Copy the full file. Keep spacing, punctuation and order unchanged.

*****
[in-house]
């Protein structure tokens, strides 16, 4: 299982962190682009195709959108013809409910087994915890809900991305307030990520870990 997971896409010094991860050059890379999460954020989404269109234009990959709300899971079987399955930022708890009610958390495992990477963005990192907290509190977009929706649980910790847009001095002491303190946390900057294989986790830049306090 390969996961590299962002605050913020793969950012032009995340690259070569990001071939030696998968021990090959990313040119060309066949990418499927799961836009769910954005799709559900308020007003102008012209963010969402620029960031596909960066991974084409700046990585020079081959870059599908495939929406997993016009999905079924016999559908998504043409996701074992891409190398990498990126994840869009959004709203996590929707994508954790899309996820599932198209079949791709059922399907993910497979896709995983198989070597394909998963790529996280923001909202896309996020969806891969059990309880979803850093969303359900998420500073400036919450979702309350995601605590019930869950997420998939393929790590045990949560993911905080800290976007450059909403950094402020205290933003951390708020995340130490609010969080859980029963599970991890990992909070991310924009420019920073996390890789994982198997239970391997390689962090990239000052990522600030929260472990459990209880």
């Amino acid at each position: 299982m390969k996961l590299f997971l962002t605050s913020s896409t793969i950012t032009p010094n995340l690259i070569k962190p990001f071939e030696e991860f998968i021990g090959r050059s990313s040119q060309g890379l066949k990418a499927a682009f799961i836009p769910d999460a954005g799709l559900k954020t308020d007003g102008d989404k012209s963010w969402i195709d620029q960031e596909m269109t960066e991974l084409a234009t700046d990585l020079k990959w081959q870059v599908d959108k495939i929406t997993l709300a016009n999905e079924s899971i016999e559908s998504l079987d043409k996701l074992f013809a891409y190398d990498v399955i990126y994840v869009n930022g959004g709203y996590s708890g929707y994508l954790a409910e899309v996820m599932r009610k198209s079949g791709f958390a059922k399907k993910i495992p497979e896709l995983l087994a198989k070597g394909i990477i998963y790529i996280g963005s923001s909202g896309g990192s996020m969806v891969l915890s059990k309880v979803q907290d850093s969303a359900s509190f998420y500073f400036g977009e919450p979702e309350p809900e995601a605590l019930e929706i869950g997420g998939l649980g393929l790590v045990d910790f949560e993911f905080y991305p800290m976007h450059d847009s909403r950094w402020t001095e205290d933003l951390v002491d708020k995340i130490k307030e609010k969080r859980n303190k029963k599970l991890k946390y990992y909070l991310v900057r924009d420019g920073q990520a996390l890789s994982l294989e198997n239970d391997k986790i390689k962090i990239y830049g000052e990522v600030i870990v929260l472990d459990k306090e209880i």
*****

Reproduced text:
[in-house]
């Protein structure tokens, strides 16, 4: 299982962190682009195709959108013809409910087994915890809900991305307030990520870990 997971896409010094991860050059890379999460954020989404269109234009990959709300899971079987399955930022708890009610958390495992990477963005990192907290509190977009929706649980910790847009001095002491303190946390900057294989986790830049306090 390969996961590299962002605050913020793969950012032009995340690259070569990001071939030696998968021990090959990313040119060309066949990418499927799961836009769910954005799709559900308020007003102008012209963010969402620029960031596909960066991974084409700046990585020079081959870059599908495939929406997993016009999905079924016999559908998504043409996701074992891409190398990498990126994840869009959004709203996590929707994508954790899309996820599932198209079949791709059922399907993910497979896709995983198989070597394909998963790529996280923001909202896309996020969806891969059990309880979803850093969303359900998420500073400036919450979702309350995601605590019930869950997420998939393929790590045990949560993911905080800290976007450059909403950094402020205290933003951390708020995340130490609010969080859980029963599970991890990992909070991310924009420019920073996390890789994982198997239970391997390689962090990239000052990522600030929260472990459990209880």
């Amino acid at each position: 299982m390969k996961l590299f997971l962002t605050s913020s896409t793969i950012t032009p010094n995340l690259i070569k962190p990001f071939e030696e991860f998968i021990g090959r050059s990313s040119q060309g890379l066949k990418a499927a682009f799961i836009p769910d999460a954005g799709l559900k954020t308020d007003g102008d989404k012209s963010w969402i195709d620029q960031e596909m269109t960066e991974l084409a234009t700046d990585l020079k990959w081959q870059v599908d959108k495939i929406t997993l709300a016009n999905e079924s899971i016999e559908s998504l079987d043409k996701l074992f013809a891409y190398d990498v399955i990126y994840v869009n930022g959004g709203y996590s708890g929707y994508l954790a409910e899309v996820m599932r009610k198209s079949g791709f958390a059922k399907k993910i495992p497979e896709l995983l087994a198989k070597g394909i990477i998963y790529i996280g963005s923001s909202g896309g990192s996020m969806v891969l915890s059990k309880v979803q907290d850093s969303a359900s509190f998420y500073f400036g977009e919450p979702e309350p809900e995601a605590l019930e929706i869950g997420g998939l649980g393929l790590v045990d910790f949560e993911f905080y991305p800290m976007h450059d847009s909403r950094w402020t001095e205290d933003l951390v002491d708020k995340i130490k307030e609010k969080r859980n303190k029963k599970l991890k946390y990992y909070l991310v900057r924009d420019g920073q990520a996390l890789s994982l294989e198997n239970d391997k986790i390689k962090i990239y830049g000052e990522v600030i870990v929260l472990d459990k306090e209880i």